When detected under increasing tension (σ>0; σ ̇ >0), we argue that these repeating bursts are the direct signature of incremental crack growth by an amount da at each cycle. Consistently, multiplets were almost never detected under decreasing tension (σ>0; σ ̇ <0) (Fig. 6). Considering a crack of length a extending uniformly by an increment da along the crack front of length l, the AE wave energy scales as E A E ~ K I l ( d a ) 3 / 2 , where K I ~σ a is the stress intensity factor at crack tip35. Although fatigue crack growth is triggered for K I -values much below the fracture toughness K I c , and the conditions for Linear Elastic Fracture Mechanics are not obeyed in ductile materials, one can reasonably assume incremental growth to be, in average, triggered at lower tensile stresses when the crack length increases. This trend was generally observed, although sometimes accompanied by shorter term fluctuations (see e.g. Fig. 4b and SI).

Figure 6
Figure 6

Detection of multiplets within the cycle for fatigue tests at imposed strained (Δε= 0.5% and 0.95%, R ε =1,0.1Hz) on Aluminum. The dotted blue line represents a typical loading cycle for such strain-imposed fatigue tests.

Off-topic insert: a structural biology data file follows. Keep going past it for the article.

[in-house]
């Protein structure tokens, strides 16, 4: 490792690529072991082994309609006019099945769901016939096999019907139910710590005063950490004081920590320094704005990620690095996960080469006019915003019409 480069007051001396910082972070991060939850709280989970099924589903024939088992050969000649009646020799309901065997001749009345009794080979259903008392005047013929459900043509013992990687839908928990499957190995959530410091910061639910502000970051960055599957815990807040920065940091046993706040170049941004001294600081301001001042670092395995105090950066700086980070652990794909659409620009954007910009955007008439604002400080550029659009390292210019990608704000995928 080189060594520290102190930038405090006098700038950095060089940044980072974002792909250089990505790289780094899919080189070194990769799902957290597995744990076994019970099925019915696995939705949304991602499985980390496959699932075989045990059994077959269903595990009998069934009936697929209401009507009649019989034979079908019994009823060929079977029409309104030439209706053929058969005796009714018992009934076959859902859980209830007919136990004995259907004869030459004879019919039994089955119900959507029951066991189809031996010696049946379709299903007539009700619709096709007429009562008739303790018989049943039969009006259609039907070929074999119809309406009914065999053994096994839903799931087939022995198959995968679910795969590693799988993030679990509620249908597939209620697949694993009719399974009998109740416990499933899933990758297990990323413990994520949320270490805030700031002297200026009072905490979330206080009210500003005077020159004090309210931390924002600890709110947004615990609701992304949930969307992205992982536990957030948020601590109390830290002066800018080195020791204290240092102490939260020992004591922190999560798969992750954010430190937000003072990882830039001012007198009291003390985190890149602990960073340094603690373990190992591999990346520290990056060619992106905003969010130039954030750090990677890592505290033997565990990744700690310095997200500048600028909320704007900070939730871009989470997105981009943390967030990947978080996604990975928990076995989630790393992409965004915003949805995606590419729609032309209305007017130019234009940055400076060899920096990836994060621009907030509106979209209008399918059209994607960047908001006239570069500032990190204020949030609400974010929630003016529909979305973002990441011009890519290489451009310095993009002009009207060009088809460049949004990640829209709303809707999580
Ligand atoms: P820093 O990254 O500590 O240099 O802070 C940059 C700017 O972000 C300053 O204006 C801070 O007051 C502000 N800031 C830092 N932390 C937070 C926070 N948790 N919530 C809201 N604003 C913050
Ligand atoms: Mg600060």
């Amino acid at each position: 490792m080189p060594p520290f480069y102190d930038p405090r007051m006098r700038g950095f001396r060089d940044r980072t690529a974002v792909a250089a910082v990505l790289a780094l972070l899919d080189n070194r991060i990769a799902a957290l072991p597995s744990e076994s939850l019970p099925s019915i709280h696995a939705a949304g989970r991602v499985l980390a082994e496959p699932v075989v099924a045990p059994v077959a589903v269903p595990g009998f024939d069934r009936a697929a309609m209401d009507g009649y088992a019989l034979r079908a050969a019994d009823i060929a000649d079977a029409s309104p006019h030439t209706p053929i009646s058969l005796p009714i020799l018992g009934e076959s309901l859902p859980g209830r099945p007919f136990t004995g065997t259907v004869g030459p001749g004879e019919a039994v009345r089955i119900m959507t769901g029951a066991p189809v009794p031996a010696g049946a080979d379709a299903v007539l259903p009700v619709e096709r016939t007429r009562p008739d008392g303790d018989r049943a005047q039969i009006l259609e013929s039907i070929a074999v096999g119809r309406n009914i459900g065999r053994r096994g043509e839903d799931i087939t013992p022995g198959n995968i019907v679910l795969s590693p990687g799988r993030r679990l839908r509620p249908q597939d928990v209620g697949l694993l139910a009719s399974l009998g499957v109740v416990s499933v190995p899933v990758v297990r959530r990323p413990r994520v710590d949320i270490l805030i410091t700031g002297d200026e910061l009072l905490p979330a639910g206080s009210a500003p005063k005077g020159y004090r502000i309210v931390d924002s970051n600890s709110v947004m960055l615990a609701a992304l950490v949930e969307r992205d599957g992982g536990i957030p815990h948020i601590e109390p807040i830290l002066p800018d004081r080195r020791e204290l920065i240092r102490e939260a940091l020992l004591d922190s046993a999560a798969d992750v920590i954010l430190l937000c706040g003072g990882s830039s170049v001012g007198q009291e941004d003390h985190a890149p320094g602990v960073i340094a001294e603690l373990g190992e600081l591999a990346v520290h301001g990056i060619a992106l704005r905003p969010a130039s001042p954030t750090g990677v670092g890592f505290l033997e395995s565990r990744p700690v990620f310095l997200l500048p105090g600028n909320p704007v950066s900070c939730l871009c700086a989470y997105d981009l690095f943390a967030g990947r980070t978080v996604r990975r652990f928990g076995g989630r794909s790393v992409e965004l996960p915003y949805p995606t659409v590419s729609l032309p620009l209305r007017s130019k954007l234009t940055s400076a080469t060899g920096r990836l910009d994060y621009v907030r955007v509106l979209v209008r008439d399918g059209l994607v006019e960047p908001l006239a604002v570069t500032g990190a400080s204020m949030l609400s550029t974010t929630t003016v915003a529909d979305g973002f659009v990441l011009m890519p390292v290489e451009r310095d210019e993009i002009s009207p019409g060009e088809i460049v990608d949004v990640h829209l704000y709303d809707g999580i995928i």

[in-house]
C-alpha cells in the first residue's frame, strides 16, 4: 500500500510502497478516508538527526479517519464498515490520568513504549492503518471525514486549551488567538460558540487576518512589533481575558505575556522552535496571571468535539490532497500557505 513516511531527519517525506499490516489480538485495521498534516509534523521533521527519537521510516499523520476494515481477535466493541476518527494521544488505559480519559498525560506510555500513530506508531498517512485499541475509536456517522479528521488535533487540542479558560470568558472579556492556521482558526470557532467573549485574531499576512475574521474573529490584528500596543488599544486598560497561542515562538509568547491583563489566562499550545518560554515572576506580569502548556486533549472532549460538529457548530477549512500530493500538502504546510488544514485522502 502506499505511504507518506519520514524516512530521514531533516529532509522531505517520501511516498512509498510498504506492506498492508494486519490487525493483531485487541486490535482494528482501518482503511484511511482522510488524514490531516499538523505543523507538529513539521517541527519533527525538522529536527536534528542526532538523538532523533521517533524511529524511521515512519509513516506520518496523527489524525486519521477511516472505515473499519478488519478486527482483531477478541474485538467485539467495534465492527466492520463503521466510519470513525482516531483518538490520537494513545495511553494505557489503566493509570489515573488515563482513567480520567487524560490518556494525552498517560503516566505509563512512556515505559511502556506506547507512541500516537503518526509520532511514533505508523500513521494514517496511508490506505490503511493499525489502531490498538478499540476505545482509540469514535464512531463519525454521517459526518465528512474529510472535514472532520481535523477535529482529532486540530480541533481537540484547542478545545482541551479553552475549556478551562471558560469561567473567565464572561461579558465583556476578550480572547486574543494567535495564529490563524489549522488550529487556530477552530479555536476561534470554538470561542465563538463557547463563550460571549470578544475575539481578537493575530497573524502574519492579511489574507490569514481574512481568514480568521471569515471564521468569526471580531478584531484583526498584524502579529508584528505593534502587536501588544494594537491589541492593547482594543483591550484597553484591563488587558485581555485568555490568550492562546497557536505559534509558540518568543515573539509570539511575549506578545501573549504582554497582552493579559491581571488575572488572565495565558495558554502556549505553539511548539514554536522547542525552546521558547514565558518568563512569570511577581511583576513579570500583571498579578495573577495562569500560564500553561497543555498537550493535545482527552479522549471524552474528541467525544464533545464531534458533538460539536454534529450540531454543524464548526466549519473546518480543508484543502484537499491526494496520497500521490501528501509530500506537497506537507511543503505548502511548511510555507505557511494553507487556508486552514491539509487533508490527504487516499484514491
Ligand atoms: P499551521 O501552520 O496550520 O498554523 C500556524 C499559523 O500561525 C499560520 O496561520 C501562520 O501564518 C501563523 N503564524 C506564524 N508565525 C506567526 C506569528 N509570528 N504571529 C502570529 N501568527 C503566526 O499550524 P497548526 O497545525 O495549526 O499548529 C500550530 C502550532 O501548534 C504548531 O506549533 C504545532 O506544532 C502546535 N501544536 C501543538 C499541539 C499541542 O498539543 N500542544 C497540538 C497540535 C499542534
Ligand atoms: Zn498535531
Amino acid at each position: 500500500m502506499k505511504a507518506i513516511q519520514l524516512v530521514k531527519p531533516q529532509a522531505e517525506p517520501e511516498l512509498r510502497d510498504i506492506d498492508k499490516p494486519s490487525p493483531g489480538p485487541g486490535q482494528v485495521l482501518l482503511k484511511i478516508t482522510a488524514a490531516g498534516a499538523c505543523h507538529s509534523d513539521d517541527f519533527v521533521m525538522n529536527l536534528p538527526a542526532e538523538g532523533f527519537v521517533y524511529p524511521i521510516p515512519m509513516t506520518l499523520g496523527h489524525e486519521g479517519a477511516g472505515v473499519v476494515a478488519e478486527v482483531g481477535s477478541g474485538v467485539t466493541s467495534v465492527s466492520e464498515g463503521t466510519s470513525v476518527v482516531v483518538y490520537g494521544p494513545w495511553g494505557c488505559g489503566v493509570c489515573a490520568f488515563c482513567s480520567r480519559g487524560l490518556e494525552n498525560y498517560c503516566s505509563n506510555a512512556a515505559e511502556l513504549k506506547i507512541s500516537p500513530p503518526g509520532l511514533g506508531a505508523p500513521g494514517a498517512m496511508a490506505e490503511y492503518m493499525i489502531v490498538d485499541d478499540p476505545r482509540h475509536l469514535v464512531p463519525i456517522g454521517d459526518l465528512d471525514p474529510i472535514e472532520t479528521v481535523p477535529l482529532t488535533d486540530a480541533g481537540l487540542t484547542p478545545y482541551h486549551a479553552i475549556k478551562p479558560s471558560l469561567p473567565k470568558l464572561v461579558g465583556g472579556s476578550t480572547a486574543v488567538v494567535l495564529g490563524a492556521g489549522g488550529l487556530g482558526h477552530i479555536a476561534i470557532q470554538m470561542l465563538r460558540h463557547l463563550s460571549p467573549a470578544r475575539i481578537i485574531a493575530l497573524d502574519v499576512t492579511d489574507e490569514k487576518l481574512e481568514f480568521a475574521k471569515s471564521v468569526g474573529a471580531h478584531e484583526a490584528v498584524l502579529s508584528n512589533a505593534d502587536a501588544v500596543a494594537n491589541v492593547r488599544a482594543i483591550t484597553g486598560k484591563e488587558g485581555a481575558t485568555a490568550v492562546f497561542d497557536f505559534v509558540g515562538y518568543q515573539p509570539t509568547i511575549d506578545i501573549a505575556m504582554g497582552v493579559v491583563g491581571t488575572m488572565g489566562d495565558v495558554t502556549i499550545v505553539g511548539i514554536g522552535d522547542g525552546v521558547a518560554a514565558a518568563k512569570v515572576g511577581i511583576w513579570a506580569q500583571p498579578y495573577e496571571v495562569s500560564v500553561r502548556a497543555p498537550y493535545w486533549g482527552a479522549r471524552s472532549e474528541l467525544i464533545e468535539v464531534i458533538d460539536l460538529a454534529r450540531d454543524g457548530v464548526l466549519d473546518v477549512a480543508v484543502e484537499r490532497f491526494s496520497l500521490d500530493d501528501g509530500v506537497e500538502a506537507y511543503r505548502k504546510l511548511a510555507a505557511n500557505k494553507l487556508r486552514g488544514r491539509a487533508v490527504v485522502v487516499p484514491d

Although multiplets can be tracked over hundreds of cycles, they generally fade out before final failure (Fig. 3). This does not necessarily mean that the associated crack stopped growing. In these ductile samples, multiple cracks are activated and the final cyclic softening stage is characterized by extensive damage. We have to bear in mind that the waveform W ( f ) results from the convolution of the source signal S (f) and of transfer functions in the frequency domain depending on the acquisition chain: W (f)=S(f)×G(f)×D(f). G(f) describes the effects of wave propagation within the medium (usually studied using a Green’s function approach) and D(f) describes the characteristic response of the detection system (i.e. sensor and detection electronics). Assuming that the medium G(f) changes little over a short interval during the test, two similar AE signals received by one sensor W 1 (f) W 2 (f), in a small period of time, imply two similar sources S 1 (f) S 2 (f) as D(f) is unchanged. The initial, most energetic part of the signal (0–40 µs in our analyses), mainly controlled by the source characteristics S(f), remains highly correlated over most of the multiplet lifetime, then decorrelates suddenly (Fig. 4b). This final decorrelation may indicate a previously isolated crack starting interacting and coalescing with others, or, under compression, a modification of the characteristics of the asperity, hence changing significantly the emitted waveforms.